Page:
Agency Information Collection Activities; Proposed Collection; Comment Request; Proficiency Testing Studies for Drinking Water Laboratories; EPA ICR No. 2264.01, OMB Control No. 2040-New
In compliance with the Paperwork Reduction Act (PRA) (44 U.S.C. 3501 et seq.), this document announces that EPA is planning to submit a request for a new Information Collection Request (ICR) to the Office of Management and Budget (OMB). Before submitting the ICR to OMB for review and approval, EPA is soliciting comments on specific aspects of the proposed information collection as described below.
Agreement for Recovery of Response Costs and Covenant Not To Sue Under the Comprehensive Environmental Response, Compensation, and Liability Act Regarding the Dover Municipal Well #4 Superfund Site, Dover, Morris County, NJ
In accordance with Section 122(i) of the Comprehensive Environmental Response, Compensation, and Liability Act of 1980, as amended (``CERCLA''), 42 U.S.C. 9601 et seq., the U.S. Environmental Protection Agency (``EPA'') announces a proposed administrative settlement to resolve claims under CERCLA. This settlement is intended to resolve the liability of a responsible party for certain response costs incurred and to be incurred by EPA at the Dover Municipal Well 4 Superfund Site located in Dover, Morris County, New Jersey (``Site''). The proposed administrative settlement is contained in an Agreement for Recovery of Past Response Costs (``Agreement'') between Marie Pennella (``the Settling Party'') and EPA. By this Notice, EPA is informing the public of the proposed settlement and of the opportunity to comment. The Site includes Municipal Well 4, which was closed in 1980 after the discovery of volatile organic compounds in the well water. The Site also includes an approximately one quarter-acre parcel (``the Property'') owned by the Settling Party. A dry cleaning facility formerly operated on the Property, and the Property is a source of contamination of the groundwater found in Municipal Well 4. EPA is the lead agency responsible for cleanup of the Site, and the New Jersey Department of Environmental Protection (``NJDEP'') serves as the support agency. In 1992, EPA issued a Record of Decision (``ROD'') selecting a remedy for the groundwater. In 2005, EPA issued a second ROD selecting the remedy for the contaminated soil and modifying the remedy for the deeper groundwater. Section 122(h) of CERCLA authorizes EPA to consider, compromise and settle certain claims incurred by the United States. NJDEP has also incurred certain costs at the Site. This is an ability to pay settlement. Under the terms of the Agreement, the Settling Party will pay the entire proceeds of an insurance claim in the amount of $672,397 to EPA and NJDEP and transfer title to the Property to EPA. The Settling Party will remit 85% of the insurance proceeds to EPA and 15% of the proceeds to NJDEP. In exchange, EPA will grant a covenant not to sue or take administrative action against the Settling Party for reimbursement of past or future response costs pursuant to Section 107(a) of CERCLA. EPA will consider any comments received during the comment period and may withdraw or withhold consent to the proposed settlement if comments disclose facts or considerations that indicate the proposed settlement is inappropriate, improper, or inadequate. EPA's response to any comments received will be available for public inspection at the U.S. Environmental Protection Agency, Office of Regional Counsel, 290 Broadway17th Floor, New York, NY 10007-1866. Telephone: (212) 637- 3111.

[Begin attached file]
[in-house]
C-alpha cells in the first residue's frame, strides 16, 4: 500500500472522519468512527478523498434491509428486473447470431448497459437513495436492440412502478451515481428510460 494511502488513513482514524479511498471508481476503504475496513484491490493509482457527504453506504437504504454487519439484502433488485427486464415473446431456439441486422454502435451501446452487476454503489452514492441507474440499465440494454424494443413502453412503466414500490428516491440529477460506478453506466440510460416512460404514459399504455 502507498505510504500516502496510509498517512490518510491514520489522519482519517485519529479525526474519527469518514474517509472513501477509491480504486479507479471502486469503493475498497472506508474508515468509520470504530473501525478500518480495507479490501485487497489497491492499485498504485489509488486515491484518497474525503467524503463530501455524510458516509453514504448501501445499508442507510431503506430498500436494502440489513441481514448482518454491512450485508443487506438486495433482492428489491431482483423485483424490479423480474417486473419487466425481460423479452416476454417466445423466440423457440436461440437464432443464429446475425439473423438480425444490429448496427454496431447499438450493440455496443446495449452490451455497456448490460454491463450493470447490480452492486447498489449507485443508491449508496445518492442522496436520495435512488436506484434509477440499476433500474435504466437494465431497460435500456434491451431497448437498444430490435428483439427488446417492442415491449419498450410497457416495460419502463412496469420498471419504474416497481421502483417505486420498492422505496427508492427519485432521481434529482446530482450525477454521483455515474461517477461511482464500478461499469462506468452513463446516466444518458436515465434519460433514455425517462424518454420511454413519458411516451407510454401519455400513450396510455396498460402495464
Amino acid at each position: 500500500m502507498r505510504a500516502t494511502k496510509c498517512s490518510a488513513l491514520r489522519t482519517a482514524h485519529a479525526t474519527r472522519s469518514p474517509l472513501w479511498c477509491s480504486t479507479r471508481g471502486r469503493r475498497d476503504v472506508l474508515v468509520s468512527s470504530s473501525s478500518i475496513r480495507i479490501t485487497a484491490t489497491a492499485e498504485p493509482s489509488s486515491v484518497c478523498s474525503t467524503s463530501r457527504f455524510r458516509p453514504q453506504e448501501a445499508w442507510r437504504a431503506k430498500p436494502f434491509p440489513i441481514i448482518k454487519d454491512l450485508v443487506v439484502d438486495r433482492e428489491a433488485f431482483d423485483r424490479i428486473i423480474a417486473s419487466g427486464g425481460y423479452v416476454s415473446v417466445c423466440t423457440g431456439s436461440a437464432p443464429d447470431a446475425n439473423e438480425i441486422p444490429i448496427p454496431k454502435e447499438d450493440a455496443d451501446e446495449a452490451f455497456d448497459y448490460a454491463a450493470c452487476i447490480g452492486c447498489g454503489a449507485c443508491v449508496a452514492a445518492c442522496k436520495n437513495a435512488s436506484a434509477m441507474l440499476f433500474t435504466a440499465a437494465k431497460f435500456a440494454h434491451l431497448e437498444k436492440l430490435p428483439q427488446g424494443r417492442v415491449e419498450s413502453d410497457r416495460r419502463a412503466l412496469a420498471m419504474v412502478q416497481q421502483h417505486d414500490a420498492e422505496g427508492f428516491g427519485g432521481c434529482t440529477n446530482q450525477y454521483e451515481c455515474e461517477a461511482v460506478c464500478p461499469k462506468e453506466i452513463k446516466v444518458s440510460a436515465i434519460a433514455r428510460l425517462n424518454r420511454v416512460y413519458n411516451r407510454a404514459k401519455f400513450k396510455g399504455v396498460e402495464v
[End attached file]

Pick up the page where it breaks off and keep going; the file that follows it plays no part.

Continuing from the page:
National Air Emission Standards for Hazardous Air Pollutants: Halogenated Solvent Cleaning
EPA is promulgating revised standards to limit emissions of methylene chloride (MC), trichloroethylene (TCE) and perchloroethylene (PCE) from facilities engaged in halogenated solvent cleaning. On December 2, 1994, EPA promulgated technology-based emission standards to control HAP emissions of halogenated solvents from halogenated solvent cleaning. Pursuant to the Clean Air Act (CAA) section 112(f), EPA has evaluated the remaining risk to public health and the environment following implementation of the technology-based rule and is promulgating more stringent standards in order to provide an ample margin of safety to protect public health. These final standards will provide further reductions of MC, PCE, and TCE beyond the 1994 national emission standards for hazardous air pollutants (NESHAP), through application of a facility-wide total MC, PCE, and TCE emission standard. In addition, EPA has reviewed the standards as required by section 112(d)(6) of the CAA and has determined that, taking into account developments in practices, processes, and control technologies, no further action beyond what is required under CAA section 112(f) is necessary at this time.